Your post has a huge ring if truth to it. I am a huge victim of poor time management. I am currently studying my final semester at university. Throughout my degree I have been consistantly compromised in my exams purely because I've been unable to study the full portions, always due to last minute studies. I admit my time management leaves much to be desired. I find that from whatever I am able to cover in my studies, answering any question is easy, no mqatter how difficult that question is. But, as I am often unable to cover the entire examinable content, I am unable to answer at least 10-30% of the paper, purely because I have not studied that part of the syllabus. So, I find that inevitably I end up aswering only 70-80% of the paper, losing out on up to 20% not because I am not intelligent enough or incapable to answer those questions, but because I just don't have a clue what it is about. This unfortunate syndrome has tainted my university education throughout, and I am fed up with coming out of every exam feeling - "if only I'd been able to study those chapters/handouts that I didn't".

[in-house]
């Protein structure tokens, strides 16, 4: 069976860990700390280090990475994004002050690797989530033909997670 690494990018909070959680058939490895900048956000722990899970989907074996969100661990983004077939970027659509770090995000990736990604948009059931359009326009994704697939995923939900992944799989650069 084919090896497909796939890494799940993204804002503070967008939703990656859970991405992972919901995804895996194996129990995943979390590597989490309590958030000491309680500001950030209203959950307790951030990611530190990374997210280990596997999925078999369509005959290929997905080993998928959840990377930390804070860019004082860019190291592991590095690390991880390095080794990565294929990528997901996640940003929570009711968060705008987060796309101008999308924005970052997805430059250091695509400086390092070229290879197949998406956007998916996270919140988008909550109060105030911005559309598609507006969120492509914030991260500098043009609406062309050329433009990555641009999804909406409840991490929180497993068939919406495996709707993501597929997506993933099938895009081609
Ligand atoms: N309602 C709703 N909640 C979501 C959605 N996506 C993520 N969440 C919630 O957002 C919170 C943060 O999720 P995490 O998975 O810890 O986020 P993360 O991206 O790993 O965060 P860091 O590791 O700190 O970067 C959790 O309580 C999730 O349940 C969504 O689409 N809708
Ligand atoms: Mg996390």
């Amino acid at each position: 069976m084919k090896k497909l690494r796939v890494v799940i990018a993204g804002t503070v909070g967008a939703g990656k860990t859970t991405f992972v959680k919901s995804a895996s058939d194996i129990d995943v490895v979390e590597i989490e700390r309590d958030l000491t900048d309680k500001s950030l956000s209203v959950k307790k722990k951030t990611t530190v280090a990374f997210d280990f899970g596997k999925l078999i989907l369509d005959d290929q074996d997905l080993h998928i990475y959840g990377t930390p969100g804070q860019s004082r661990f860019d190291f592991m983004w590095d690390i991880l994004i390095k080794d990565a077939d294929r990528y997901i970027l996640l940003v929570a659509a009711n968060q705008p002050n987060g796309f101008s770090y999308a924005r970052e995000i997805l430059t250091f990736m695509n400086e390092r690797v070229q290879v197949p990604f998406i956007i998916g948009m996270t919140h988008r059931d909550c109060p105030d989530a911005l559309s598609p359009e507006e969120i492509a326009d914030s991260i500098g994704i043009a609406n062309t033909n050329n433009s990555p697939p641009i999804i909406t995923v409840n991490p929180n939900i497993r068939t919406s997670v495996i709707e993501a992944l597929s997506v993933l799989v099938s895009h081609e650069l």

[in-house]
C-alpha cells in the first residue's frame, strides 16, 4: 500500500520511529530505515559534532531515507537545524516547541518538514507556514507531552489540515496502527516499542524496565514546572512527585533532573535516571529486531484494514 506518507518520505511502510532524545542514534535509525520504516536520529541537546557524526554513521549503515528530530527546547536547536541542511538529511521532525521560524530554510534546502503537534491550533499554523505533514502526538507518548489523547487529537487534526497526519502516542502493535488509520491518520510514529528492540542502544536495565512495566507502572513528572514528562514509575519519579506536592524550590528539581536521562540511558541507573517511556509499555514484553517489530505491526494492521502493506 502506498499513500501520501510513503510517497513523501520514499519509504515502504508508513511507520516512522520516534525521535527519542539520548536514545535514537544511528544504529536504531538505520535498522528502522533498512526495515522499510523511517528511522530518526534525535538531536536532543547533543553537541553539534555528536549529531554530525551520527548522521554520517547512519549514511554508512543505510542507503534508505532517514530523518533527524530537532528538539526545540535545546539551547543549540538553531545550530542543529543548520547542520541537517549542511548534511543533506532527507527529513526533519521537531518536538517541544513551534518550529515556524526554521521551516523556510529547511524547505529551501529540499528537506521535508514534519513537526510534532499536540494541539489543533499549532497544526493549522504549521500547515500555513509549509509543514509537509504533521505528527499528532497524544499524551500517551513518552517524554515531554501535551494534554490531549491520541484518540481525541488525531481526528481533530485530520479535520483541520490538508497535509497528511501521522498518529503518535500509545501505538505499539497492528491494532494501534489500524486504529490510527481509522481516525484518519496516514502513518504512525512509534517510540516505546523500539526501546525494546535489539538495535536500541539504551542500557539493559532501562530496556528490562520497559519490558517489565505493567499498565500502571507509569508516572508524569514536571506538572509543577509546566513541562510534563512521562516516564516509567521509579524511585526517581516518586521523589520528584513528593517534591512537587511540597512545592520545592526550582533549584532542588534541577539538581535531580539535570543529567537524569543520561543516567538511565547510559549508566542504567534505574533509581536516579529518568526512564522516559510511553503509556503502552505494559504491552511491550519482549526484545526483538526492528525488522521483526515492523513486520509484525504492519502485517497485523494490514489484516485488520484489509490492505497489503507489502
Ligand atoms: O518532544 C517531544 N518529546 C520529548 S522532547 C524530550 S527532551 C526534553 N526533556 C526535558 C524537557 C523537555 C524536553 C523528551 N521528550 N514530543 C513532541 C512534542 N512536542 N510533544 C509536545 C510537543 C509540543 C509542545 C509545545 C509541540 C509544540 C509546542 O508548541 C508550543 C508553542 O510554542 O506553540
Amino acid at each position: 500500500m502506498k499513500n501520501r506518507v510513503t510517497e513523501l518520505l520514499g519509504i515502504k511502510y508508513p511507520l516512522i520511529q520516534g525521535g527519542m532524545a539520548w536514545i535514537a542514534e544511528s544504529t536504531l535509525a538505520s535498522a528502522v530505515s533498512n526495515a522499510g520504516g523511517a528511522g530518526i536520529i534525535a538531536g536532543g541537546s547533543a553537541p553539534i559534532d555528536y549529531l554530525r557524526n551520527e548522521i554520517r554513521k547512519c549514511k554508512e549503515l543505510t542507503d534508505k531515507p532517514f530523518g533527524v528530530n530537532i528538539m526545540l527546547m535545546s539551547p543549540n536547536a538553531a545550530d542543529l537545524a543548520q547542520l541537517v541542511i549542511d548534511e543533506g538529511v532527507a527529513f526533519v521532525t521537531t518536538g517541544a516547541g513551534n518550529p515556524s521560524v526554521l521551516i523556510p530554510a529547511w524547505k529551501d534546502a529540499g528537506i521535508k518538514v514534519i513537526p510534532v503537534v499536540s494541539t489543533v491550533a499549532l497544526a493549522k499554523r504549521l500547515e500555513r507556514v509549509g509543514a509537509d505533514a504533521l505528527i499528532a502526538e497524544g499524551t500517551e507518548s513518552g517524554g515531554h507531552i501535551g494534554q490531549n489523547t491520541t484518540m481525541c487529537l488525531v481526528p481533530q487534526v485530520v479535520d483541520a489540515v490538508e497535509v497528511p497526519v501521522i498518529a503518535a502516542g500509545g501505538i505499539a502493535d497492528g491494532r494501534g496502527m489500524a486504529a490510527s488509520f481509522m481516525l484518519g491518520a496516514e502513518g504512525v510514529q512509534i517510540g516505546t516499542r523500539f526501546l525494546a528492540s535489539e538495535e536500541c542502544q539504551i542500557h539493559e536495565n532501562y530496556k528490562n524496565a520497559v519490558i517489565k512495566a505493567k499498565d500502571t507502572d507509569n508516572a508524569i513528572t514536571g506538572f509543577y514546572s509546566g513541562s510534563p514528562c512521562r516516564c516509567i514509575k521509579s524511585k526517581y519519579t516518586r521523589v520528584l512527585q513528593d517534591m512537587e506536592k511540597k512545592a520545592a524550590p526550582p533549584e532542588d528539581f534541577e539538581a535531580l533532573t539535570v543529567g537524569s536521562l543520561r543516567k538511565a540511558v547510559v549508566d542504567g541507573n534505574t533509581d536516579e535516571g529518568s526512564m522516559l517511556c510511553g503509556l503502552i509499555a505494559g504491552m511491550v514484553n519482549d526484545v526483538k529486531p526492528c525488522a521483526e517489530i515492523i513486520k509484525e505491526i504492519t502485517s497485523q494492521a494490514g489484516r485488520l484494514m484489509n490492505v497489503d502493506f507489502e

No, I am not whining or trying to say that mediocre performance in exams is justifiable. I am admitting to a serious problem I have. I have been consistantly unable to plan my studies successfuly, and very often the grades I recieve are not so much an indicator of my true abilities and knowledge but rather a mark of my incomplete efforts.

I seek some insightful advice and tips on how to rectify this aspect of myself. I am keen to modify my time management habits so I can get the most of my education and other pursuits.

Cheers

P.S: Sorry for the long, possibly boring post, but I've just completed an exam an hour ago, and once again, I was able to attempt only 80% of the paper, i.e. I had to leave out 20 marks as I hadn't been able to study the content associated with those questions. I was able to study the rest of the course purely on account of the allnighter I had to pull last night.

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#4 Re: The Truth...?
01/11/2003 00:00

Nev

The reasons are as manyfold as there are individual cases. However, sometimes people procrastinate because of a low self esteem or fear of failure. I mean, if a person can rationalise their poor marks by the fact that they didn't allow themselves to study effectively, then they can feel okay, because they know they could have done better - if they'd wanted to!!